Also getting much attention was Victorian bonnet chest with swing-out doors, circa 1880, a French satinwood bureau plat, circa 1900, an ornately carved Chinese bridal chest exuding its camphorwood aroma when opened, lamps from the early 1900s with halothane shades and a pair of French lamps of Italian marble.
One of the most compelling items brought to the show was “Cecil,” a taxidermy bobcat whose artist articulated him to forever snag a ring-tail pheasant in flight. “Cecil” was part of Kathy Jansen’s display as Cool Home Consignments, Morristown, N.J. He went home with a happy buyer on Saturday, and Jansen made it a condition of the sale that “Cecil” keep his name when installed in the new owner’s living room. “He was definitely the ‘cat’s meow,’” quipped the dealer.
Fine art was on offer by a number of dealers, including Tradewinds Fine Art, Narragansett, R.I., with a painting by L. Harwood of a New England village in the winter scene that had come out of a house in Rhode Island. Signed 1878, the Durrie-like scene was making its debut at the show. Tradewinds’ owners, Doug and Doris McKell, also showed a New England coastal scene by Nineteenth Century artist George Drew and an unsigned painting, “The Covered Bridge in Winter” circa 1940. A great Walter Gay (1856–1937) interior scene awaited fans at Art & Antiques Gallery, owned by Bill Union of Worcester, Mass., as well as a bucolic countryside scene of a boy fishing with a girl companion, horses and haystack harvesters by Samuel S. Carr (1837–1908).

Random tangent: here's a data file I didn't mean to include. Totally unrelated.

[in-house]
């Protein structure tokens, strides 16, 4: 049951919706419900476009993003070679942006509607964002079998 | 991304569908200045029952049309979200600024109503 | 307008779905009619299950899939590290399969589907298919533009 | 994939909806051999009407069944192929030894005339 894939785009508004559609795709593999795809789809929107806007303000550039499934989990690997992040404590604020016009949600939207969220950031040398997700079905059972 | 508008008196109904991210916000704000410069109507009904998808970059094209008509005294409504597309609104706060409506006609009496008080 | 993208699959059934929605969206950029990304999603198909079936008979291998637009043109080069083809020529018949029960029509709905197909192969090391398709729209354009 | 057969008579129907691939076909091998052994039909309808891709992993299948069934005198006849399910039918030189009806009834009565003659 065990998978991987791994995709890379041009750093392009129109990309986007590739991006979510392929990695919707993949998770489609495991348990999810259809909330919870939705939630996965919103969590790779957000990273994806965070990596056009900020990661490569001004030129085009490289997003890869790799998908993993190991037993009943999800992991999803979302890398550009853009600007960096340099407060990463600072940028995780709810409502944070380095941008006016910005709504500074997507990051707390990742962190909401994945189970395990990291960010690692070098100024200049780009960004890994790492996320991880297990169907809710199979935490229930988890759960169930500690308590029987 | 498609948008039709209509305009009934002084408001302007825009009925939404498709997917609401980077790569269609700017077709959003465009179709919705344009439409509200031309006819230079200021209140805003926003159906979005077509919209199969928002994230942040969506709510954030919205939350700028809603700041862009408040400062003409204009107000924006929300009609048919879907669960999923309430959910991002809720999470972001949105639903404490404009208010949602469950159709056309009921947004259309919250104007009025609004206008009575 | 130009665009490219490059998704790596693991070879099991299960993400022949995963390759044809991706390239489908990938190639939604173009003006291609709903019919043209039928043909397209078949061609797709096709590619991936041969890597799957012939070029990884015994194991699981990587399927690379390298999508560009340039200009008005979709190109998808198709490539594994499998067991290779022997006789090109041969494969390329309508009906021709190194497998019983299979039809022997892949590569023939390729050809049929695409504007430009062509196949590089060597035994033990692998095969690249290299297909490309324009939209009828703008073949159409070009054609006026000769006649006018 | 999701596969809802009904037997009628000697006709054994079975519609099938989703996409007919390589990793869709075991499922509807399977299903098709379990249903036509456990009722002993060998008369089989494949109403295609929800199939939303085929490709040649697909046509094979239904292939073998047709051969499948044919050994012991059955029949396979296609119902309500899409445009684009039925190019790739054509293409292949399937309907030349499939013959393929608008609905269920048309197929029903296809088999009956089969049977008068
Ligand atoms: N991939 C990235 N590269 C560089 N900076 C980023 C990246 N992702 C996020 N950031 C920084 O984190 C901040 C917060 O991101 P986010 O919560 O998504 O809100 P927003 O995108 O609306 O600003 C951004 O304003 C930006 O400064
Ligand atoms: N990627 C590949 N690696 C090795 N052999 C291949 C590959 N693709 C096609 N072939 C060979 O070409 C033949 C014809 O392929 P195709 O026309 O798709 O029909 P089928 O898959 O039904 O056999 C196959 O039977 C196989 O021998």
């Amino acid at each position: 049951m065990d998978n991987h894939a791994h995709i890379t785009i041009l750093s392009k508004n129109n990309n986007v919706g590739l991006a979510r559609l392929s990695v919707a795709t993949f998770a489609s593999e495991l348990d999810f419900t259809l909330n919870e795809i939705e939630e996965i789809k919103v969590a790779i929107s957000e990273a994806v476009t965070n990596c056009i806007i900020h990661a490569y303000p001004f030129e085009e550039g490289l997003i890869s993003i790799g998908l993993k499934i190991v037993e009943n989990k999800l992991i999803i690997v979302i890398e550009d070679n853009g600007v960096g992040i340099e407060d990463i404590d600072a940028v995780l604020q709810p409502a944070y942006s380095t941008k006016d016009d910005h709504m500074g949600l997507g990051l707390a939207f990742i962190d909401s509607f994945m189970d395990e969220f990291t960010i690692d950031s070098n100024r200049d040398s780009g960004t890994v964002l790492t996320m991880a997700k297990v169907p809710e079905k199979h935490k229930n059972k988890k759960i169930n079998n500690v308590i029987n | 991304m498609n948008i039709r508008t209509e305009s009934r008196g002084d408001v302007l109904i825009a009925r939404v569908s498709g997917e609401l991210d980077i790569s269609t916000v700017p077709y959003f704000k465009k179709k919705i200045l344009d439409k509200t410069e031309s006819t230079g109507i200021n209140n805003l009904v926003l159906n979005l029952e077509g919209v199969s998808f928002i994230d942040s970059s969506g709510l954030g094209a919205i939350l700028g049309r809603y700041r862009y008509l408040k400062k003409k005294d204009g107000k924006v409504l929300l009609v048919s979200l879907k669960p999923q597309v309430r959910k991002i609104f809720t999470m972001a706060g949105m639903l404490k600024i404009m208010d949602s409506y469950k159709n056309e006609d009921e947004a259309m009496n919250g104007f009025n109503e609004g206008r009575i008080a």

The last word in antiquarian books is the purview of John Tyler, owner of Colophon Books, Layton, N.J. He was offering the works of George Eliot, New York, 1883, with three-quarter calf bindings, 11 of 12 volumes. Tyler specializes in early scientific instruments as well, and a trio of early microscopes on view included a solid brass example by George Dolland, London, circa 1875, a 172-year-old example by Chevalier, Paris, and a Zentmeyer histological microscope, Philadelphia, circa 1880.
Marcia Chaloux of Cherished Treasures said she believed the show to be better attended and with more energy — “at least on Saturday” than last year, a pleasant surprise for the Newtown, Conn., dealer, whose rings and earrings selection is always popular. “Even with the bad weather, I felt people were positive and happy to be out and happy to be buying! I hope this is a sign of good things to come for 2014.”
The show is produced twice a year by JMK Shows, the next one set for July 26–27. For information, 973-927-2794 or www.jmkshows.com.